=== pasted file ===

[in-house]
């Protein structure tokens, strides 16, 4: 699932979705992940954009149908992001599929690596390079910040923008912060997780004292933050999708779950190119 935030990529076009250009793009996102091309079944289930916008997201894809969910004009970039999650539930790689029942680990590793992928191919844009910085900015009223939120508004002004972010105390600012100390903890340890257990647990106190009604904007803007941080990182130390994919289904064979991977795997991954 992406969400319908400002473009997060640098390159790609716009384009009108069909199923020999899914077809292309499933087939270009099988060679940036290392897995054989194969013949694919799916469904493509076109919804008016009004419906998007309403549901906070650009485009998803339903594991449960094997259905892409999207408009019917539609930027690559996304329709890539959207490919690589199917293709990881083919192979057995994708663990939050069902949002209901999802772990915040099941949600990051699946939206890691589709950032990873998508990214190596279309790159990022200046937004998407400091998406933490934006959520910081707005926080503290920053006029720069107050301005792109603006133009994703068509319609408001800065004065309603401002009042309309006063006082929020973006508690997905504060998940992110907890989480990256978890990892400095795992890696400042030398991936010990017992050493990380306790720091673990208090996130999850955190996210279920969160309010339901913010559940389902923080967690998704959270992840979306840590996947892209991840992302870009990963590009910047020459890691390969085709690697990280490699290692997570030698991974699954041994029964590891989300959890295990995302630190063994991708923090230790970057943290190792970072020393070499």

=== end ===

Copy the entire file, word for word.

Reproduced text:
[in-house]
């Protein structure tokens, strides 16, 4: 699932979705992940954009149908992001599929690596390079910040923008912060997780004292933050999708779950190119 935030990529076009250009793009996102091309079944289930916008997201894809969910004009970039999650539930790689029942680990590793992928191919844009910085900015009223939120508004002004972010105390600012100390903890340890257990647990106190009604904007803007941080990182130390994919289904064979991977795997991954 992406969400319908400002473009997060640098390159790609716009384009009108069909199923020999899914077809292309499933087939270009099988060679940036290392897995054989194969013949694919799916469904493509076109919804008016009004419906998007309403549901906070650009485009998803339903594991449960094997259905892409999207408009019917539609930027690559996304329709890539959207490919690589199917293709990881083919192979057995994708663990939050069902949002209901999802772990915040099941949600990051699946939206890691589709950032990873998508990214190596279309790159990022200046937004998407400091998406933490934006959520910081707005926080503290920053006029720069107050301005792109603006133009994703068509319609408001800065004065309603401002009042309309006063006082929020973006508690997905504060998940992110907890989480990256978890990892400095795992890696400042030398991936010990017992050493990380306790720091673990208090996130999850955190996210279920969160309010339901913010559940389902923080967690998704959270992840979306840590996947892209991840992302870009990963590009910047020459890691390969085709690697990280490699290692997570030698991974699954041994029964590891989300959890295990995302630190063994991708923090230790970057943290190792970072020393070499």